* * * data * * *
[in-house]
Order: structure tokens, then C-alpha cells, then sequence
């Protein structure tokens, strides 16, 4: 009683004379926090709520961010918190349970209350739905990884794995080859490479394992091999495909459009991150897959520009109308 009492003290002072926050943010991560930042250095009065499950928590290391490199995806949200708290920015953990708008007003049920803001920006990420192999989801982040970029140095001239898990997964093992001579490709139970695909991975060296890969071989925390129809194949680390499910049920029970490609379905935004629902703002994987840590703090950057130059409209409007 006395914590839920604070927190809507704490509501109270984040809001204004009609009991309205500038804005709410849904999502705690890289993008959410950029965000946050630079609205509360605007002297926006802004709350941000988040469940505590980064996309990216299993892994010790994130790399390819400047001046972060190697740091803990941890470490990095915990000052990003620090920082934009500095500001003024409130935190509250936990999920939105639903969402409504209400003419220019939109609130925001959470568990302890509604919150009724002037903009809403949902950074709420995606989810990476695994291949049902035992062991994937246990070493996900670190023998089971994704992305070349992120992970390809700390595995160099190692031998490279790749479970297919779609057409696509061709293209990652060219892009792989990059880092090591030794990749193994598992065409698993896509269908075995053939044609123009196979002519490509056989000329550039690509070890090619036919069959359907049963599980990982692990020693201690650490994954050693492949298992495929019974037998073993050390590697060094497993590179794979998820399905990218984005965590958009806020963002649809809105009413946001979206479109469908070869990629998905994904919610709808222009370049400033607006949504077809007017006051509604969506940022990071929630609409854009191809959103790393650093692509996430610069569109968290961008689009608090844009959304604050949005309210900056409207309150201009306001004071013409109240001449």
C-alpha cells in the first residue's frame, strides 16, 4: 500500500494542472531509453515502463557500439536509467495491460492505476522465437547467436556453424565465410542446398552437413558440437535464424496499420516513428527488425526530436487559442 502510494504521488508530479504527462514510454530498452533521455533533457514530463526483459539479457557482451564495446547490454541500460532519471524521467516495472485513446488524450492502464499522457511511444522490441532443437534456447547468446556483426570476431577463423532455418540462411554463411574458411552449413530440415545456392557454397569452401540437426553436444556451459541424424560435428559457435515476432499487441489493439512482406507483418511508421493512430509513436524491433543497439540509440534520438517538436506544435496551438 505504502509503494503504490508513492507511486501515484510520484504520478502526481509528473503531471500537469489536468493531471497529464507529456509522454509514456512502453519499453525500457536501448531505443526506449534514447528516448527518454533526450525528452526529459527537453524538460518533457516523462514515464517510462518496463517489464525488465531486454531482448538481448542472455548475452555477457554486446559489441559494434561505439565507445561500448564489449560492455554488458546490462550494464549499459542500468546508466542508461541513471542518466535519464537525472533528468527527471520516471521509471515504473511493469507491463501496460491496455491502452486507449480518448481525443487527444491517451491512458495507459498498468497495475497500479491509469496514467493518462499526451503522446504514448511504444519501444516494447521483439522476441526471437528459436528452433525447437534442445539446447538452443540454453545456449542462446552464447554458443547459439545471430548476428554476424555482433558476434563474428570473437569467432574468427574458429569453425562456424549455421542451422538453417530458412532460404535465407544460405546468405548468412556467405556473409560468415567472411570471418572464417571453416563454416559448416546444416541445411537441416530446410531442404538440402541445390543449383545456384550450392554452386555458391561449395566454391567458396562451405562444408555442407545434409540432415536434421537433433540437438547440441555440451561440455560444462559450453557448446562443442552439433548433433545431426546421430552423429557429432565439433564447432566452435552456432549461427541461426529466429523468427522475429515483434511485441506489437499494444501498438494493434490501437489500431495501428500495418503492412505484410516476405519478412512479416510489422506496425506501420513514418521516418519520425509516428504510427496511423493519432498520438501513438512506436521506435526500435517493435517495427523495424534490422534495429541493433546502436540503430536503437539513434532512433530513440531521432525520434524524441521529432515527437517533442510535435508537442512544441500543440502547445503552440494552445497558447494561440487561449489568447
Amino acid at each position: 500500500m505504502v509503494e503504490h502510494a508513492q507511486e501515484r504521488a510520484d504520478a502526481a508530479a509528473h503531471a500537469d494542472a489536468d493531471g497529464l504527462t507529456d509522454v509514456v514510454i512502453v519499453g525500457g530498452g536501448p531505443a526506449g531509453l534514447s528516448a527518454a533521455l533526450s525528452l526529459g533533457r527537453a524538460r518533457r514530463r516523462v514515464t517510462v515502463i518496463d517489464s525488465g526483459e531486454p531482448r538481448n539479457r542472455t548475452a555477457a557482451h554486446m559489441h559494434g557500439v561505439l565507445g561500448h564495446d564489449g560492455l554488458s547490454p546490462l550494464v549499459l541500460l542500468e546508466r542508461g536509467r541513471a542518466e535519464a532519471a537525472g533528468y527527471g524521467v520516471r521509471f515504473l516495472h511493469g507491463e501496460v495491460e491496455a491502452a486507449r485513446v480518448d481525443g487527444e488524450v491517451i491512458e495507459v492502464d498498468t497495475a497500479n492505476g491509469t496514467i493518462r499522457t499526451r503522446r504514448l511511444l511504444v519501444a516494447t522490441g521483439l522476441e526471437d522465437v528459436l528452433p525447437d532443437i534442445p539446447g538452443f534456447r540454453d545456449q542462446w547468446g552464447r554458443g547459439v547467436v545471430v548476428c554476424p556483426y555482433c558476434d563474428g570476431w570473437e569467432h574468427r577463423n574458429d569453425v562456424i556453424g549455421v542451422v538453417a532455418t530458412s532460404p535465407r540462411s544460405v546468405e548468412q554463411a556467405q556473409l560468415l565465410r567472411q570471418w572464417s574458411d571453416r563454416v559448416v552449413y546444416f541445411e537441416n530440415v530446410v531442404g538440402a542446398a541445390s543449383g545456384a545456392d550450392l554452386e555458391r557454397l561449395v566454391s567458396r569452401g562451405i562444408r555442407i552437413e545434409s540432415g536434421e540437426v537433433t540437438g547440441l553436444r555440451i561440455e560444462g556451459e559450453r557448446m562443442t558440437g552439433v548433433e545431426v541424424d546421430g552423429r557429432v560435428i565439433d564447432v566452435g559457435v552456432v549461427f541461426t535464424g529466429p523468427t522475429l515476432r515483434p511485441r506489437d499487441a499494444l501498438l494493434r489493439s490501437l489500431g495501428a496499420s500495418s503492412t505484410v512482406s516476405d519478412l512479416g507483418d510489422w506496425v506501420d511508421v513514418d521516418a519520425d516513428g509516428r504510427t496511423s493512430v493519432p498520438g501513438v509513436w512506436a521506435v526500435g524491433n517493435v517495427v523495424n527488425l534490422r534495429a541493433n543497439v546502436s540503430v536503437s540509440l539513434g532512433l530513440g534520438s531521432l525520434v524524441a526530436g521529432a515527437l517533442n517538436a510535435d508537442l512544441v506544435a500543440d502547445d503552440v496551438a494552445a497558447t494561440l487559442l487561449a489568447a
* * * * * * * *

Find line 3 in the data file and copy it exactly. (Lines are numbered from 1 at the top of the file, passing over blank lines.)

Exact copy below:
């Protein structure tokens, strides 16, 4: 009683004379926090709520961010918190349970209350739905990884794995080859490479394992091999495909459009991150897959520009109308 009492003290002072926050943010991560930042250095009065499950928590290391490199995806949200708290920015953990708008007003049920803001920006990420192999989801982040970029140095001239898990997964093992001579490709139970695909991975060296890969071989925390129809194949680390499910049920029970490609379905935004629902703002994987840590703090950057130059409209409007 006395914590839920604070927190809507704490509501109270984040809001204004009609009991309205500038804005709410849904999502705690890289993008959410950029965000946050630079609205509360605007002297926006802004709350941000988040469940505590980064996309990216299993892994010790994130790399390819400047001046972060190697740091803990941890470490990095915990000052990003620090920082934009500095500001003024409130935190509250936990999920939105639903969402409504209400003419220019939109609130925001959470568990302890509604919150009724002037903009809403949902950074709420995606989810990476695994291949049902035992062991994937246990070493996900670190023998089971994704992305070349992120992970390809700390595995160099190692031998490279790749479970297919779609057409696509061709293209990652060219892009792989990059880092090591030794990749193994598992065409698993896509269908075995053939044609123009196979002519490509056989000329550039690509070890090619036919069959359907049963599980990982692990020693201690650490994954050693492949298992495929019974037998073993050390590697060094497993590179794979998820399905990218984005965590958009806020963002649809809105009413946001979206479109469908070869990629998905994904919610709808222009370049400033607006949504077809007017006051509604969506940022990071929630609409854009191809959103790393650093692509996430610069569109968290961008689009608090844009959304604050949005309210900056409207309150201009306001004071013409109240001449």